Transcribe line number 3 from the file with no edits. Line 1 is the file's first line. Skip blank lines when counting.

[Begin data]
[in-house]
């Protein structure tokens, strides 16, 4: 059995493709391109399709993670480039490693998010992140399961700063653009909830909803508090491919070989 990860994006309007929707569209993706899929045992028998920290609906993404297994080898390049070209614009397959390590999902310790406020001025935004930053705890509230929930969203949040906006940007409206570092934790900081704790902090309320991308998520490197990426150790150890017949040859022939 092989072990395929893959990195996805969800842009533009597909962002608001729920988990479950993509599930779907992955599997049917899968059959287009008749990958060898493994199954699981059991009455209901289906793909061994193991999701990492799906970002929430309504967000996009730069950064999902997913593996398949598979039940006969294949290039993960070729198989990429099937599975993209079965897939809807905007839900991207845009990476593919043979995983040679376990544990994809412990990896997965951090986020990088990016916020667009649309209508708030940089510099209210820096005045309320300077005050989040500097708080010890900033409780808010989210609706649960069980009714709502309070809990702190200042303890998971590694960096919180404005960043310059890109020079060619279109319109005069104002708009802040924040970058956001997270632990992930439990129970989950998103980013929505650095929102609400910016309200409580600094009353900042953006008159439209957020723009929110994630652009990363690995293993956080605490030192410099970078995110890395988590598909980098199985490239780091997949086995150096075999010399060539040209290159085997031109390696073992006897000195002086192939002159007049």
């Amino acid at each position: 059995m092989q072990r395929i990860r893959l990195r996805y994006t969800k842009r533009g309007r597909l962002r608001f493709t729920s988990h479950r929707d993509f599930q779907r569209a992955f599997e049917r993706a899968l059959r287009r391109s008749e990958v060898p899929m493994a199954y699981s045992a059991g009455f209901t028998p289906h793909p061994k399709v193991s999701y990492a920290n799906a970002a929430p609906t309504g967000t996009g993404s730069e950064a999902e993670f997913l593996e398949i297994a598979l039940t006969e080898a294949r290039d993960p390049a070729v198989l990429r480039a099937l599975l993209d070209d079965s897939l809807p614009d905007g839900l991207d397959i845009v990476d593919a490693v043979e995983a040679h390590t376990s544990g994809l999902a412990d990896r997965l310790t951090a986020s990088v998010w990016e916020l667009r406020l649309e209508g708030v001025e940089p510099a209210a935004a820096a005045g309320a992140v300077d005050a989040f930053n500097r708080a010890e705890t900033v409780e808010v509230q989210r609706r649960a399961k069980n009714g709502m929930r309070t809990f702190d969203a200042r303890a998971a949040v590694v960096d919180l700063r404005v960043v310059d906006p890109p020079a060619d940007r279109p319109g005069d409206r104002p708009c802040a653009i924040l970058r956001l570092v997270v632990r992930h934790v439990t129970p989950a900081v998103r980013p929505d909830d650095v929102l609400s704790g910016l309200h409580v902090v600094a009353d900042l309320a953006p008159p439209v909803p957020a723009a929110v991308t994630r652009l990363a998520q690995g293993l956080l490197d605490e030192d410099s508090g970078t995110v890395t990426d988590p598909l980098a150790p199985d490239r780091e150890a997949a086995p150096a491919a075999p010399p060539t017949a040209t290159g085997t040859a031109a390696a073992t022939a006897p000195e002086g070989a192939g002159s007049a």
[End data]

């Amino acid at each position: 059995m092989q072990r395929i990860r893959l990195r996805y994006t969800k842009r533009g309007r597909l962002r608001f493709t729920s988990h479950r929707d993509f599930q779907r569209a992955f599997e049917r993706a899968l059959r287009r391109s008749e990958v060898p899929m493994a199954y699981s045992a059991g009455f209901t028998p289906h793909p061994k399709v193991s999701y990492a920290n799906a970002a929430p609906t309504g967000t996009g993404s730069e950064a999902e993670f997913l593996e398949i297994a598979l039940t006969e080898a294949r290039d993960p390049a070729v198989l990429r480039a099937l599975l993209d070209d079965s897939l809807p614009d905007g839900l991207d397959i845009v990476d593919a490693v043979e995983a040679h390590t376990s544990g994809l999902a412990d990896r997965l310790t951090a986020s990088v998010w990016e916020l667009r406020l649309e209508g708030v001025e940089p510099a209210a935004a820096a005045g309320a992140v300077d005050a989040f930053n500097r708080a010890e705890t900033v409780e808010v509230q989210r609706r649960a399961k069980n009714g709502m929930r309070t809990f702190d969203a200042r303890a998971a949040v590694v960096d919180l700063r404005v960043v310059d906006p890109p020079a060619d940007r279109p319109g005069d409206r104002p708009c802040a653009i924040l970058r956001l570092v997270v632990r992930h934790v439990t129970p989950a900081v998103r980013p929505d909830d650095v929102l609400s704790g910016l309200h409580v902090v600094a009353d900042l309320a953006p008159p439209v909803p957020a723009a929110v991308t994630r652009l990363a998520q690995g293993l956080l490197d605490e030192d410099s508090g970078t995110v890395t990426d988590p598909l980098a150790p199985d490239r780091e150890a997949a086995p150096a491919a075999p010399p060539t017949a040209t290159g085997t040859a031109a390696a073992t022939a006897p000195e002086g070989a192939g002159s007049a």